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New Homes Warranties: Price vs Quality vs Consequence

In our latest blog, Managing Director of Foxwood Building Guarantee Ltd, Brian Kilroy, discusses key considerations of Price, Quality and Consequence when choosing a New Homes Warranty provider.
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On the 11th of March 2017, The Guardian published a damming article on the lack of quality evident in newly built homes in Britain. The piece was very much centred on the home-buyers experience and the resulting stresses caused by defects and failures within the new property. 

The blame was predominantly targeted at the house builder and a general lack of regulatory intervention from government and local authorities. Use of traditional materials, methods and trades in UK house building were also held up as reasons for the decline in quality vs other European countries, where more advanced technologies are employed. 

The building defects insurance sector has much to answer for where quality is concerned, but the developers bears a large proportion of the responsibility because they simply don't give sufficient consideration on which insurer to use. Moreover, they will buy solely on price and neglect to consider the impact that using an inferior insurer will have on the quality of the property as well as the cover afforded to the homeowner. 

There are two fundamental aspects to any new home warranty. The “policy” i.e. what's covered and what's not, and the “technical service” or site inspections and quality management. 

Choosing a product which has the backing of a recognised and “rated” insurer is absolutely critical. This is a 10 year policy that has to protect the homebuyer and future buyers for a decade! It is therefore essential that the insurer remains solvent and able to meet their obligation over this entire period.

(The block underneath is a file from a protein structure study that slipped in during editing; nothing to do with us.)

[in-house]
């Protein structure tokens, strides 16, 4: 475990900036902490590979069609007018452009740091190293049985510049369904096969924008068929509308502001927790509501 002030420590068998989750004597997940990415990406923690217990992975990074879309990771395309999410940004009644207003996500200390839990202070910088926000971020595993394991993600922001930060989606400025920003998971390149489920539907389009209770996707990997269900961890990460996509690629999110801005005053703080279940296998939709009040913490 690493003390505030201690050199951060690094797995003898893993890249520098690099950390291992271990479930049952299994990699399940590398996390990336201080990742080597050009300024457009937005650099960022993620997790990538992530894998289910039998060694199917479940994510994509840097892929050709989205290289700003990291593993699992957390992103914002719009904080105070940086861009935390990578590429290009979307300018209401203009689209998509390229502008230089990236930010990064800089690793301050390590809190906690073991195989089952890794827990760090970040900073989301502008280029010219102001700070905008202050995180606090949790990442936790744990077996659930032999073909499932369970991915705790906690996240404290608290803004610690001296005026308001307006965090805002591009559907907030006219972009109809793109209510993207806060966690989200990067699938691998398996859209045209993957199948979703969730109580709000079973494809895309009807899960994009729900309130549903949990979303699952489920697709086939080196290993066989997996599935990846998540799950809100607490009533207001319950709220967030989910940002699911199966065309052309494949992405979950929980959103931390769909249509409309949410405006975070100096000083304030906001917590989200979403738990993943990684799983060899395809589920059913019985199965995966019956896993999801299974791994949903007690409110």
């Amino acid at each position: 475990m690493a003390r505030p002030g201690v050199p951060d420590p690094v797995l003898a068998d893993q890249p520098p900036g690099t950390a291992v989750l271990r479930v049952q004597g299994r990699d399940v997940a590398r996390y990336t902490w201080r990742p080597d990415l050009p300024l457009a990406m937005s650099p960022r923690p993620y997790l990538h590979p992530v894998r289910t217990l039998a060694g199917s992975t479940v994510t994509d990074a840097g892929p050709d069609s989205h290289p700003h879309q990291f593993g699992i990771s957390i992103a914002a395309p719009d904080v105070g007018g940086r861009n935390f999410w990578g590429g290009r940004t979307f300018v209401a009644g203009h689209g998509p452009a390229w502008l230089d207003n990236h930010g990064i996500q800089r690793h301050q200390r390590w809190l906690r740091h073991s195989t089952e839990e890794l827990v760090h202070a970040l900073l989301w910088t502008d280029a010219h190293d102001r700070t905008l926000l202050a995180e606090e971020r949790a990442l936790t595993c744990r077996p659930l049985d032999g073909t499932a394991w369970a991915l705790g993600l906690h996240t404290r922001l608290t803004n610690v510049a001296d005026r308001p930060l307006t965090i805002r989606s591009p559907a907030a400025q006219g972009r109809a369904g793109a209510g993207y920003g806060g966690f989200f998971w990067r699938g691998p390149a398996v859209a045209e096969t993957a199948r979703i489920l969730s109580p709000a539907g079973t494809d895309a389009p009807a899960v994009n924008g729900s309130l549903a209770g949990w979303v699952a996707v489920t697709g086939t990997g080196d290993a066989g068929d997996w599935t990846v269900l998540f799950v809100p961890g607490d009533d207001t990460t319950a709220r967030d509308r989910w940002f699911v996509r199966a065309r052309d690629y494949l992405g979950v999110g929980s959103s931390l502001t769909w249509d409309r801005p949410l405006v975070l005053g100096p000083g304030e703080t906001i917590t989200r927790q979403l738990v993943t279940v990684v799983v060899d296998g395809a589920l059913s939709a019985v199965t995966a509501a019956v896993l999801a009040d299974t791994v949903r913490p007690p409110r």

Does the policy provide full rebuild cover in the event of a complete failure? Are certain key, retained elements in a converted property covered or excluded? And how will the policy respond in the event of water ingress (the most common and severe cause of damage), across the entire life of the policy? 

Perhaps the most important aspect to ensuring the delivery of a quality home is the insurer's ability to manage potential defects before they happen. The experience, knowledge and diligence of the provider's surveying team can be absolutely invaluable to the developer and even elevate the quality of the build and consequently the reputation of the developer's brand. 

However, some providers exploit this process as a means to reduce costs. How many inspections will they carry out on site and will there be a reliance on external companies, remote inspections and allowing developers to effectively self-police their work?  

Many insurers also adopt technical manuals as part of their approach; the better providers will use these guides as platform for dialogue and a pragmatic and flexible regime based on communication with their clients. Others will use as a stick to dictate terms and a mechanism to avoid paying claims. 

In addition, an aspect of the provider’s offer which has a growing significance to the protection of the homebuyer is the inclusion and membership of a “Consumer Code” - an industry led initiative that holds developers accountable for treating homebuyers fairly.  Surely concern has to be raised as to why an insurer would not provide this additional protection and reassurance to homebuyers? 

In a highly competitive and increasingly restrictive housing market, where build costs are rising and the availability of land, funding and skilled labour are falling, it’s easy to buy on price and forget the consequence of that approach. However, by engaging better insurers, who can literally guarantee the quality of a new home, developers can elevate their product, redefine their offer and perhaps, in that process, begin to rewrite a few headlines.

By Brian Kilroy

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